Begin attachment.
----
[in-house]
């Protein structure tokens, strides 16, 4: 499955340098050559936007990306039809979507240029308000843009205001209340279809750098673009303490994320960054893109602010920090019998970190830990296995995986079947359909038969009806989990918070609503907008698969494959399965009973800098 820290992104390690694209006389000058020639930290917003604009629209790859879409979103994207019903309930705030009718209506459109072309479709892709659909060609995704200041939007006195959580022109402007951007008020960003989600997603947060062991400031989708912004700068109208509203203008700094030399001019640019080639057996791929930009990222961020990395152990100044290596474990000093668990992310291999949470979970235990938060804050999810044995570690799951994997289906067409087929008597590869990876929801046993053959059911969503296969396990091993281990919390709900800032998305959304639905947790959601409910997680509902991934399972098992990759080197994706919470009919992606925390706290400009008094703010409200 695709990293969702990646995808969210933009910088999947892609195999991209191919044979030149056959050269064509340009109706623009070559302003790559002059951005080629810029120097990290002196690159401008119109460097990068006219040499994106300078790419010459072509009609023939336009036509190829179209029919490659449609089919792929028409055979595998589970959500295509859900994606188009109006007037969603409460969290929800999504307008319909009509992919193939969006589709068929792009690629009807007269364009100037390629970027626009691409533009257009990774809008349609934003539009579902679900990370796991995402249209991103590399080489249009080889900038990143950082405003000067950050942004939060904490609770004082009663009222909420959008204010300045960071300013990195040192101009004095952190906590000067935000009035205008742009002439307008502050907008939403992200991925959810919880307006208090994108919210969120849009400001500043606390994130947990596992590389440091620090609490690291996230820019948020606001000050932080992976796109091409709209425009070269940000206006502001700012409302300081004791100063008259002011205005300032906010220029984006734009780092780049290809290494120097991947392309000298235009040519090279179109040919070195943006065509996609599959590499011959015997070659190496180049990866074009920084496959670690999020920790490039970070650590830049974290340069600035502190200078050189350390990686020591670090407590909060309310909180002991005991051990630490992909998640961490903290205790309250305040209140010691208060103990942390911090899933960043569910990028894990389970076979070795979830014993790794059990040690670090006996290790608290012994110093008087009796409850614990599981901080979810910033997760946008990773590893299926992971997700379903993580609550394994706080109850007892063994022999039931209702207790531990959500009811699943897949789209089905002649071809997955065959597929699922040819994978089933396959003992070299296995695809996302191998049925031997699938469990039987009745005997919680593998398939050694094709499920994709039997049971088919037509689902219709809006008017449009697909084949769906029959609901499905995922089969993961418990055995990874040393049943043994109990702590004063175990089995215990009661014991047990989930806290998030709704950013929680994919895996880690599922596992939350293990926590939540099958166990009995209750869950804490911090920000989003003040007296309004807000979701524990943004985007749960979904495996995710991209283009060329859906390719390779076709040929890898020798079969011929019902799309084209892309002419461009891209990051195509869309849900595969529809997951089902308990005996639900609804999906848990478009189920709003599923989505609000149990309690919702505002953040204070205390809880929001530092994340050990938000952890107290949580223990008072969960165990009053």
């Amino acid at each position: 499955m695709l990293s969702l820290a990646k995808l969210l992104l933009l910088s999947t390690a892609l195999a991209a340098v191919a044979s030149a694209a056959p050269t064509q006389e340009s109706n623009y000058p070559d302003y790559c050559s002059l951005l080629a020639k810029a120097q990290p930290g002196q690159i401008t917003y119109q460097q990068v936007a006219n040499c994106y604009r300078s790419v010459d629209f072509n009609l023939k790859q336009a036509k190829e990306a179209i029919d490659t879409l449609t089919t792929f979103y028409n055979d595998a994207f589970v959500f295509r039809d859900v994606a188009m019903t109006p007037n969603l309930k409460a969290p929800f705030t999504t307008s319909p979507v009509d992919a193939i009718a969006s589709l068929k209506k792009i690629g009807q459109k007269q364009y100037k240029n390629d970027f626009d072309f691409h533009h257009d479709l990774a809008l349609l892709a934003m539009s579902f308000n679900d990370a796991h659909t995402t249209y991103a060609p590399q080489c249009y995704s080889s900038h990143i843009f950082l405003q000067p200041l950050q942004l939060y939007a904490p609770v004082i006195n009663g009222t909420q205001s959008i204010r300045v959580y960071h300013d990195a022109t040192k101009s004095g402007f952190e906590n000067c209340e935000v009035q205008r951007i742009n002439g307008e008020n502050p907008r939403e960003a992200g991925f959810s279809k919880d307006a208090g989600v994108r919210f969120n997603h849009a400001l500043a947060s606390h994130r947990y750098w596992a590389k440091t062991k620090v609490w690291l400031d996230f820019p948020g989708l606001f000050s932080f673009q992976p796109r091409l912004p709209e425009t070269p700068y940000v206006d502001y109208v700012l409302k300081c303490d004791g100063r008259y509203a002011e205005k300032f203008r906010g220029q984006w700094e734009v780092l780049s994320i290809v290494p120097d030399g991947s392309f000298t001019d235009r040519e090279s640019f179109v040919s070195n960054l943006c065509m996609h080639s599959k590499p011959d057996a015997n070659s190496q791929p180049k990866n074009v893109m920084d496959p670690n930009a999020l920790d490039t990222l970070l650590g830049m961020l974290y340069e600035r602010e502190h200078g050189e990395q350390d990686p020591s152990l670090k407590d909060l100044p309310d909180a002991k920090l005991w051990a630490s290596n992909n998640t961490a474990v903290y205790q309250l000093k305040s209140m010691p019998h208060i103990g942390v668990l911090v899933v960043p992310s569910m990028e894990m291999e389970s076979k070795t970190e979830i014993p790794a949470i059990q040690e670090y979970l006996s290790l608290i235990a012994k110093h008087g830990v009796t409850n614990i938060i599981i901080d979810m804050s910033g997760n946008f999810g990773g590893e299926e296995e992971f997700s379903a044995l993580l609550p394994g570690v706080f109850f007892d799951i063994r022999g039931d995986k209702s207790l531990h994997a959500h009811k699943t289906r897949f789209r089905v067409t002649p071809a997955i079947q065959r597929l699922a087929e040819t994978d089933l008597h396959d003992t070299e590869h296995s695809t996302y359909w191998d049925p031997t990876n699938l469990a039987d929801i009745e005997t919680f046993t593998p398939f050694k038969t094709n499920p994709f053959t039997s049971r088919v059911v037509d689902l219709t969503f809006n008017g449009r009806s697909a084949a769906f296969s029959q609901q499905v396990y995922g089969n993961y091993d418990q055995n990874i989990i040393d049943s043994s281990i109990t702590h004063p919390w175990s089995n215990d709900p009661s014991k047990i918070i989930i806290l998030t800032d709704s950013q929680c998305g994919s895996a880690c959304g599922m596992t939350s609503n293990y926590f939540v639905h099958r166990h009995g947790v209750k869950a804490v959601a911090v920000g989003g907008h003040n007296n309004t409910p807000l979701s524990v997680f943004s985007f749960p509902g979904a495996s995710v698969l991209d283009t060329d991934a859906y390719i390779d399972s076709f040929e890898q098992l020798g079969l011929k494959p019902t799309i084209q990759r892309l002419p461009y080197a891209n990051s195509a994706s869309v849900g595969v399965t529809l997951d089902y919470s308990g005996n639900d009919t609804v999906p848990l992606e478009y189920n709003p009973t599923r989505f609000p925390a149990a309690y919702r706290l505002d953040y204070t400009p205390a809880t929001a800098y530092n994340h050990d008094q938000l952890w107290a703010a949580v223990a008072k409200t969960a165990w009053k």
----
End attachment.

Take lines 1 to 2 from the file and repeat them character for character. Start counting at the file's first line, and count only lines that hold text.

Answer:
[in-house]
């Protein structure tokens, strides 16, 4: 499955340098050559936007990306039809979507240029308000843009205001209340279809750098673009303490994320960054893109602010920090019998970190830990296995995986079947359909038969009806989990918070609503907008698969494959399965009973800098 820290992104390690694209006389000058020639930290917003604009629209790859879409979103994207019903309930705030009718209506459109072309479709892709659909060609995704200041939007006195959580022109402007951007008020960003989600997603947060062991400031989708912004700068109208509203203008700094030399001019640019080639057996791929930009990222961020990395152990100044290596474990000093668990992310291999949470979970235990938060804050999810044995570690799951994997289906067409087929008597590869990876929801046993053959059911969503296969396990091993281990919390709900800032998305959304639905947790959601409910997680509902991934399972098992990759080197994706919470009919992606925390706290400009008094703010409200 695709990293969702990646995808969210933009910088999947892609195999991209191919044979030149056959050269064509340009109706623009070559302003790559002059951005080629810029120097990290002196690159401008119109460097990068006219040499994106300078790419010459072509009609023939336009036509190829179209029919490659449609089919792929028409055979595998589970959500295509859900994606188009109006007037969603409460969290929800999504307008319909009509992919193939969006589709068929792009690629009807007269364009100037390629970027626009691409533009257009990774809008349609934003539009579902679900990370796991995402249209991103590399080489249009080889900038990143950082405003000067950050942004939060904490609770004082009663009222909420959008204010300045960071300013990195040192101009004095952190906590000067935000009035205008742009002439307008502050907008939403992200991925959810919880307006208090994108919210969120849009400001500043606390994130947990596992590389440091620090609490690291996230820019948020606001000050932080992976796109091409709209425009070269940000206006502001700012409302300081004791100063008259002011205005300032906010220029984006734009780092780049290809290494120097991947392309000298235009040519090279179109040919070195943006065509996609599959590499011959015997070659190496180049990866074009920084496959670690999020920790490039970070650590830049974290340069600035502190200078050189350390990686020591670090407590909060309310909180002991005991051990630490992909998640961490903290205790309250305040209140010691208060103990942390911090899933960043569910990028894990389970076979070795979830014993790794059990040690670090006996290790608290012994110093008087009796409850614990599981901080979810910033997760946008990773590893299926992971997700379903993580609550394994706080109850007892063994022999039931209702207790531990959500009811699943897949789209089905002649071809997955065959597929699922040819994978089933396959003992070299296995695809996302191998049925031997699938469990039987009745005997919680593998398939050694094709499920994709039997049971088919037509689902219709809006008017449009697909084949769906029959609901499905995922089969993961418990055995990874040393049943043994109990702590004063175990089995215990009661014991047990989930806290998030709704950013929680994919895996880690599922596992939350293990926590939540099958166990009995209750869950804490911090920000989003003040007296309004807000979701524990943004985007749960979904495996995710991209283009060329859906390719390779076709040929890898020798079969011929019902799309084209892309002419461009891209990051195509869309849900595969529809997951089902308990005996639900609804999906848990478009189920709003599923989505609000149990309690919702505002953040204070205390809880929001530092994340050990938000952890107290949580223990008072969960165990009053």